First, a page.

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A very early black-and-white Pluto cartoon in which he is locked in a
cage in a dog pound. His little cage-mate manages to escape and takes
Pluto with him. Pluto doesn't seem too grateful but the rest of the
pound puppies are only to happy to have their freedom.
The little doggie still wants to be Pluto's pal though, despite the lack of interest. The other newly-liberated dogs eventually turn on him too, leading to Pluto sharing a big bone with his new pal. And that's pretty much all there is to it.
An animation showcase made slightly more bearable by the presence of a familiar character. Other than this Just Dogs is forgettable.
*** This review may contain spoilers ***
This Disney cartoon finds Pluto locked in a cage at the dog pound.
However, his cage-mate, a Boston Terrier, is very resourceful and
escapes. Fortunately, this is a very nice and non-self-centered dog,
and it soon frees Pluto and the other dogs. As for Pluto, he's VERY
self-centered and wants nothing to do with this dog--even thought he
saved him. And when Pluto finds a big bone, he won't share it with the
cute little Boston Terrier. However, soon all the other dogs notice
Pluto's bone and give chase. Ultimately, the Boston comes through and
saves the bone for nasty old Pluto. Fortunately, in the closing frames
Pluto has learned his lesson and he and the other dog are now friends.
This film shows an atypical sort of Pluto--a very self-centered one. He's not the sweet guy you'll see in later films. However, the cartoon is very enjoyable and well animated--so even if its message comes off as a big heavy-handed, it's still worth seeing.
*** This review may contain spoilers ***
This is a short in the Silly Symphonies series produced by Disney.
There will be spoilers ahead:
This is a rather simple short, with a large group of dogs in various cages at the dog pound, among them Pluto, who is in a cage with another dog. Despite the other dog's attempts to befriend Pluto, Pluto continually blows him off, literally and figuratively.
The smaller dog manages to get out of his cage and frees Pluto, who sprints for freedom with no regard for any of the other dogs. The smaller dog opens the other cages and sets the other dogs free.
Naturally, they all make a bee-line for the park, where "No Dogs Allowed" signs are everywhere. The smaller dog once again tries to befriend Pluto, only to be rejected. When the smaller dog finds a huge bone and offers to share it with Pluto, Pluto is nice to him until he manages to get the bone, then keeps the bone for himself.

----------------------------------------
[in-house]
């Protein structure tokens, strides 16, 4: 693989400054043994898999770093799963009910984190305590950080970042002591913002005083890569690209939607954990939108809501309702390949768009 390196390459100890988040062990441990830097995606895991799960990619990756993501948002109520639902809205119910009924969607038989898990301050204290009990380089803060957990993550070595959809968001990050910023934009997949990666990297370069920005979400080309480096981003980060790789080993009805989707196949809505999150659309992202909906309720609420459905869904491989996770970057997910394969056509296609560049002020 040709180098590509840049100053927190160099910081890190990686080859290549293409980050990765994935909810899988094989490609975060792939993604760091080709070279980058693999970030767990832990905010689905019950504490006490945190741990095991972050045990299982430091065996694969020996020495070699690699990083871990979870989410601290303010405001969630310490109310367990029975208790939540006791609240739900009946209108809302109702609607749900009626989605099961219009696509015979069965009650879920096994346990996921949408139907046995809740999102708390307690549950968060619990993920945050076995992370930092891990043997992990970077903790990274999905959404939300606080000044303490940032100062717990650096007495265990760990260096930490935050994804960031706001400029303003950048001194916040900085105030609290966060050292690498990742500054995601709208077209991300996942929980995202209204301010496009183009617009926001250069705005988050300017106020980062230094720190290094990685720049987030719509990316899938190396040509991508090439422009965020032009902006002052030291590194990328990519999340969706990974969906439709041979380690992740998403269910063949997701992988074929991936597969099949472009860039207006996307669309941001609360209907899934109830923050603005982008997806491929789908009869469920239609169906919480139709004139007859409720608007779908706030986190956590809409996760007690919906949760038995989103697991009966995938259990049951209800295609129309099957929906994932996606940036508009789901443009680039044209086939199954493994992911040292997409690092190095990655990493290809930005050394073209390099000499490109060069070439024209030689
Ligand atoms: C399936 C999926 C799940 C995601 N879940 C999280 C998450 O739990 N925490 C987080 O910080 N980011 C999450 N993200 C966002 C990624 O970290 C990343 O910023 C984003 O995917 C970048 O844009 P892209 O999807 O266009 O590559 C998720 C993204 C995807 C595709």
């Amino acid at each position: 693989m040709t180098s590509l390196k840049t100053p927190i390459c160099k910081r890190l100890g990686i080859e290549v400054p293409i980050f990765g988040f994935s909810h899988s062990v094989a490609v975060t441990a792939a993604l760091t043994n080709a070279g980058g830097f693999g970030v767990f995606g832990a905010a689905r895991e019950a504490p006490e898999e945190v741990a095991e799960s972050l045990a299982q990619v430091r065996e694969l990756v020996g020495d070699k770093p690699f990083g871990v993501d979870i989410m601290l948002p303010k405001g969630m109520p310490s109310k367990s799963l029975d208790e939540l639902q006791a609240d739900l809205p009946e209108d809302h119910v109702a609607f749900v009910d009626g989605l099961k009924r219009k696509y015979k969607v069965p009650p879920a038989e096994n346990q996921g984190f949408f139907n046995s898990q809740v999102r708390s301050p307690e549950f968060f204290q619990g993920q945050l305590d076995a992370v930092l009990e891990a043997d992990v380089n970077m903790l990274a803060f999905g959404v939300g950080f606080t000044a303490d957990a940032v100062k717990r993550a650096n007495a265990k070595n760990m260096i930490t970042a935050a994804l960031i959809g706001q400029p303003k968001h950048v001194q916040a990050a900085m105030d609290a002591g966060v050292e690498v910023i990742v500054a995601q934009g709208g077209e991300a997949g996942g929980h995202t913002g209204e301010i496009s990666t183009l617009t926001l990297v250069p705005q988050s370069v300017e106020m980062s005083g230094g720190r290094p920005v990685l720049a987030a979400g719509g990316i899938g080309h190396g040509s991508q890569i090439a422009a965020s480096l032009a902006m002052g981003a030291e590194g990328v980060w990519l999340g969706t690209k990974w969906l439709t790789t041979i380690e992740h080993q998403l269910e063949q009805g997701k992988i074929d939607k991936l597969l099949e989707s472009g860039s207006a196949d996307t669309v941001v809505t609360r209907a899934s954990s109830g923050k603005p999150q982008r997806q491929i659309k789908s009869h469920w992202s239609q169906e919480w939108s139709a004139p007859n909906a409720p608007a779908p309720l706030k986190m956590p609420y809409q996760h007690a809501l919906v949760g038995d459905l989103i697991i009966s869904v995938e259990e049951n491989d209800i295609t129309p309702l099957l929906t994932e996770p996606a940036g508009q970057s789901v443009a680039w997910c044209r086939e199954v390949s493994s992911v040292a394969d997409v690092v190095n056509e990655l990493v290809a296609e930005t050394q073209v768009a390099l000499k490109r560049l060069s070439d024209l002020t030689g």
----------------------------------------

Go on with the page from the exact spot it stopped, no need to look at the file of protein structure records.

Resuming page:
The other dogs learn of the bone and all chaos breaks out. The smaller dog gets away with the bone and he and Pluto get away from the other dog, where Pluto finally befriends the other dog and they share the prize.
This short is available on the Disney Treasures Silly Symphonies DVD set and the short and the set are worth finding.
I've always loved and enjoyed Disney, and Just Dogs is no exception. Even with the slightly routine story and heavy-handed message, the cartoon is still well-animated with great interaction between Pluto and the Boston Terrier, crisp pacing and that it has a fun and cute tone all the time. The Boston Terrier is adorable, and Just Dogs shows a refreshingly different side to Pluto, there is no Mickey, Figaro or Chip 'n' Dale in sight and while I do prefer the cuter and more energetic Pluto, his self-centered side contrasted well with the Boston Terrier. All in all, Just Dogs is not a favourite of mine but it is enjoyable and I do recommend it. 8/10 Bethany Cox
A Walt Disney SILLY SYMPHONY Cartoon Short.
It's JUST DOGS escaping from the old pound, into the park across the street. Once there, two of the mutts find a huge bone - which quickly becomes the object of desire for the entire pack...
Lots of canine activity in this fun little black & white cartoon. Yes, that's Mickey Mouse's Pluto the Pup as one of the stars here.
The SILLY SYMPHONIES, which Walt Disney produced for a ten year period beginning in 1929, are among the most fascinating of all animated series. Unlike the Mickey Mouse cartoons in which action was paramount, with the Symphonies the action was made to fit the music. There was little plot in the early Symphonies, which featured lively inanimate objects and anthropomorphic plants & animals, all moving frantically to the soundtrack. Gradually, however, the Symphonies became the school where Walt's animators learned to work with color and began to experiment with plot, characterization & photographic special effects. The pages of Fable & Fairy Tale, Myth & Mother Goose were all mined to provide story lines and even Hollywood's musicals & celebrities were effectively spoofed. It was from this rich soil that Disney's feature-length animation was to spring. In 1939, with SNOW WHITE successfully behind him and PINOCCHIO & FANTASIA on the near horizon, Walt phased out the SILLY SYMPHONIES; they had run their course & served their purpose.
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